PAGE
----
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After sitting in cold/hot storage for the better part of four years, I finally got around to getting out my original 1541 floppy disk drive and giving it a test drive. Right from the get-go, however, the drive didn't sound very good, nor did it appear to work properly. Oh boy.

Upon start-up, the spinning of the center spindle sounded terrible, making a “wysh, wysh, wysh” sound. I put a test floppy into the drive and tried to read the directory, which worked, but loading a program resulted in disk errors. Along with disk errors, there was a high pitched sound which seemed to coincide with the movement of the read/write head assembly. I thought that the less than perfect storage conditions had done in my floppy drive. But, I decided to proceed with trying to fix what I could to see if I could get my old drive working once again.

1541 Floppy Disk Drive

I took the top cover off and inspected the circuit board inside. This particular 1541 is the original long board model with ALPS mechanics. Everything looked fine and I was surprised at how clean the inside of the drive was. I then removed the circuit board and focused my attention on the head assembly and center spindle. It all looked okay to me, but the movement of the head assembly didn't feel very smooth. However, the stepper motor and drive belt looked good.

I took some light oil (the same oil I use to lubricate my air compressor tools) and applied a small amount to the two head assembly rails, as well as forced a few drops under the center spindle. And, before securing the circuit board back into place and closing up the case, I cleaned off the read/write head with some alcohol.

1541 Internals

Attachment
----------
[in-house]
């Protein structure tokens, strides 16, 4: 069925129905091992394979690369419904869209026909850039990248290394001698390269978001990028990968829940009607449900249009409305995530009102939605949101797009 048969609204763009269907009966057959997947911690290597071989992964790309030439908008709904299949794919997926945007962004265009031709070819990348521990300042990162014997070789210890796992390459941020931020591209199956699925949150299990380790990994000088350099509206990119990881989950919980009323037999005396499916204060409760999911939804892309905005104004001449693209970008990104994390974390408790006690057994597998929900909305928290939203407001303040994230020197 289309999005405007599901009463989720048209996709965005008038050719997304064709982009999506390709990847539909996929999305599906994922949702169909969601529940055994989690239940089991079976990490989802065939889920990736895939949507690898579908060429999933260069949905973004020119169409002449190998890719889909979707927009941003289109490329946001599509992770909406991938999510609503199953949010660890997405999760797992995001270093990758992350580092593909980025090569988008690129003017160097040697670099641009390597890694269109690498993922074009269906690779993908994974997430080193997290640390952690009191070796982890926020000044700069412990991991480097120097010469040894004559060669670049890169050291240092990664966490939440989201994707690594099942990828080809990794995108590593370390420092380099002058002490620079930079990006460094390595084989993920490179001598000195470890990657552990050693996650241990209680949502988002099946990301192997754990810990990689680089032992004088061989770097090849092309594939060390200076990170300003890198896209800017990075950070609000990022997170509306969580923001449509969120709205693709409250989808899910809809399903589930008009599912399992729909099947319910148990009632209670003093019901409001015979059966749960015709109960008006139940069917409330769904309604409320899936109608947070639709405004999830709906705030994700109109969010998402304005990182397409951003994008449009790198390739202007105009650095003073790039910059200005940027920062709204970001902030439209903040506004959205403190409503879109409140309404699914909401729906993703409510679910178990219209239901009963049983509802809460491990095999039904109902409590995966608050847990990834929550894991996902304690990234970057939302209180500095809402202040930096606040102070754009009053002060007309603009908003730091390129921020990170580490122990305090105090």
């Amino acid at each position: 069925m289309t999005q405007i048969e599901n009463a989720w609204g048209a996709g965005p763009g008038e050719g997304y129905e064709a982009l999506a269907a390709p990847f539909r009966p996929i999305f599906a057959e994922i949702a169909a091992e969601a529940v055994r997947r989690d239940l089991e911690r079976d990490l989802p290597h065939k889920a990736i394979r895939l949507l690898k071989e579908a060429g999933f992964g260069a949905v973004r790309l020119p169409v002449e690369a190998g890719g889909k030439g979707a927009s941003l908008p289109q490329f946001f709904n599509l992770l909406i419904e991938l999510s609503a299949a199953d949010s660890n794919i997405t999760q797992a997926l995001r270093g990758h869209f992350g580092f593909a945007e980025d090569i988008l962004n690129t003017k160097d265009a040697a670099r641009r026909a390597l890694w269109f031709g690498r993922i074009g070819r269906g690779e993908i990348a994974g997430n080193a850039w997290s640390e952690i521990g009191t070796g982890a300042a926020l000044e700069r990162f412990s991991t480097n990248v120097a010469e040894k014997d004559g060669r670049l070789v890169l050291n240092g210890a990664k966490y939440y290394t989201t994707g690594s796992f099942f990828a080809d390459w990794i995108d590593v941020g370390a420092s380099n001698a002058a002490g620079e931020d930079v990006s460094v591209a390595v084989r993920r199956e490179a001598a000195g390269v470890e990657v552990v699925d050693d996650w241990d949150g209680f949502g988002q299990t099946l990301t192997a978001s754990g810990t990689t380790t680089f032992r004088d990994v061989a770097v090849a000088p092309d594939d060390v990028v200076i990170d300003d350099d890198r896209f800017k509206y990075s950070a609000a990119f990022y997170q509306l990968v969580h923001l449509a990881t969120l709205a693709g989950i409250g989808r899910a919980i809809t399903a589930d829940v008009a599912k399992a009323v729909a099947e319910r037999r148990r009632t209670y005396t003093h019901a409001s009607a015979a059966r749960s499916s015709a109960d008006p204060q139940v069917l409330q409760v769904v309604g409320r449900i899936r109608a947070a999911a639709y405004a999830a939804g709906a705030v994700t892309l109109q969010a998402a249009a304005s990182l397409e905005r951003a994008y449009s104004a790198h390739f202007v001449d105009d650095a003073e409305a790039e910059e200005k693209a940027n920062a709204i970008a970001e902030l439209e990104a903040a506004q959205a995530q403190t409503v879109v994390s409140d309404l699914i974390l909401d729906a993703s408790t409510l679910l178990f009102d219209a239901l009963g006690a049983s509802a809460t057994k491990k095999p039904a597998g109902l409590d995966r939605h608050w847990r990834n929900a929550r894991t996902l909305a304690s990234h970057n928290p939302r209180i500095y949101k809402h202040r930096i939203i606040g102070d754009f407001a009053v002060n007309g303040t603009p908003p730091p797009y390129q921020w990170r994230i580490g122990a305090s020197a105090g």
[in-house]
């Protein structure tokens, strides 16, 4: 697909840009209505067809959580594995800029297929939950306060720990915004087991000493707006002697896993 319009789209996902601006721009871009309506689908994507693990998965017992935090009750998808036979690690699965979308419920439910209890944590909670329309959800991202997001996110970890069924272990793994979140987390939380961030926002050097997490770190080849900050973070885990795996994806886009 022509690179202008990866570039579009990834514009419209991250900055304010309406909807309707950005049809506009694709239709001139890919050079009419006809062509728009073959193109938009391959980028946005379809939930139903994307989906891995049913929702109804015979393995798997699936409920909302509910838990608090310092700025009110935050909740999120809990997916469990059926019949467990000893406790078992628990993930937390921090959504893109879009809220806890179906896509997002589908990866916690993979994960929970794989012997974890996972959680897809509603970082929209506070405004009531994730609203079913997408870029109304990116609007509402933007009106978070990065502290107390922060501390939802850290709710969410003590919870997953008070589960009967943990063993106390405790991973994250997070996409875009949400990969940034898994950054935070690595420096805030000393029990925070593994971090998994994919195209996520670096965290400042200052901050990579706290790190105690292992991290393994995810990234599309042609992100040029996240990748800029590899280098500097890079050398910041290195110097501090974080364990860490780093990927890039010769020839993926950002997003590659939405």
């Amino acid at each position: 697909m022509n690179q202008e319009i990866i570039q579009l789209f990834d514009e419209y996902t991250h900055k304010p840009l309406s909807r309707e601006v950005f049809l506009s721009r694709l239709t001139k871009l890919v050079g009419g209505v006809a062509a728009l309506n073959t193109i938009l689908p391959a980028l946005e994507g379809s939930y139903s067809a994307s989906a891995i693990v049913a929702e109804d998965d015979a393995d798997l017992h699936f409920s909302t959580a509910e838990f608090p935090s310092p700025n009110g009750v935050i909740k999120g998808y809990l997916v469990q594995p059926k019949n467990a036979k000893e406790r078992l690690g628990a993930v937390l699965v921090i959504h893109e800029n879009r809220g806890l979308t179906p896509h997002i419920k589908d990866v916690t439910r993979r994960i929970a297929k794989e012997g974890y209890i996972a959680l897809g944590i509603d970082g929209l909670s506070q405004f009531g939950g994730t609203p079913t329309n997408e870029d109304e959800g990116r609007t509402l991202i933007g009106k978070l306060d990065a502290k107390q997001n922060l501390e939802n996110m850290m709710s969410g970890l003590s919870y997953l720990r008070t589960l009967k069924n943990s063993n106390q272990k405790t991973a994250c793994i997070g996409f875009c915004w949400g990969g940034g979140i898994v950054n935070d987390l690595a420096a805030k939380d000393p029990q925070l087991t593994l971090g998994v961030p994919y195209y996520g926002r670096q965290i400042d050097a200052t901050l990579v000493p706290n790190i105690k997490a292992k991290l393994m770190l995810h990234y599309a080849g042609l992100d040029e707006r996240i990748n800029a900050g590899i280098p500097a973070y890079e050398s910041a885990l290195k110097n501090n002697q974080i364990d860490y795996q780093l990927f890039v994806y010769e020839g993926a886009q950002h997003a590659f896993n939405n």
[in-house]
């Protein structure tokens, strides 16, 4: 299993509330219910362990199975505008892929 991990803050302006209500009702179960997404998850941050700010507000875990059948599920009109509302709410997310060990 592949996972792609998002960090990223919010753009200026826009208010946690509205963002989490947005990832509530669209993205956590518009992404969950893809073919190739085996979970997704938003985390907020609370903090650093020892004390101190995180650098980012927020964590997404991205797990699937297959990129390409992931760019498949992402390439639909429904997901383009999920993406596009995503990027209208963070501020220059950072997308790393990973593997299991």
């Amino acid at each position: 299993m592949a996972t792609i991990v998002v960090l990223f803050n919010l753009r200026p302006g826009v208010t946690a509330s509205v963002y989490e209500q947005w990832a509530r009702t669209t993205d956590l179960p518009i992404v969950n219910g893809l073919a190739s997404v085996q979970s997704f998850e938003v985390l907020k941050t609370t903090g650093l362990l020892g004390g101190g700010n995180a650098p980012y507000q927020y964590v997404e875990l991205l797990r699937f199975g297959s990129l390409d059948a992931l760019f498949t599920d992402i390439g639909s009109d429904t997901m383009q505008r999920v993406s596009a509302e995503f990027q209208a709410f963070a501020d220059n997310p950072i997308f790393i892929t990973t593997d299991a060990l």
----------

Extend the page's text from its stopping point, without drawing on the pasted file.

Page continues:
I had no idea if this would be enough to get my disk drive running properly again, but I thought I'd give it another try.

When I powered up the drive, I heard the same wyshing sound of the center spindle, but this time it was much quieter. I inserted a disk and tried to read a directory. Again, I heard the high pitched sound I heard earlier, but it only lasted for a few seconds. I tried loading a program off of the disk and this time, it worked!

I followed up by giving the head assembly some exercise by trying to format a new disk. As the oil got distributed by the moving mechanics, all of the odd noises faded away and the drive seemed to be working perfectly, once again.

From what I've read about the differences between each model of the 1541 disk drives, the ALPS mechanics are known to be the noisy-est. However, as it is right now, my old 1541 is even quieter than my 1541-IIs. I guess it's time for me to crack those open and give them a shot of oil, as well.

I'm pleasantly surprised that all I needed to do was apply a bit of lubrication to get my old 1541 working properly again. But, then again, the ALPS mechanics are considered as being pretty reliable. I guess the general opinion is right, in this regard. What a marvel of electronic engineering!

Hopefully this disk drive will now provide me with reliable service for many more years to come.

Repair Tip

I don't know much about doing these kind of repairs. However, I have learned that when dealing with older, brittle plastics, like found on 30+ year old computers, do not over tighten housing screws. When putting older equipment, like a vintage C64 or 1541 disk drives, back together again, only tighten case/housing screws until you feel first signs of resistance. Over tightening can results in cracking the old, brittle plastic of the housing or stripping the screw hole.

Composed on my C128 with ArcheType

blog/2018-10-29.txt · Last modified: 2019/04/08 05:00 (external edit)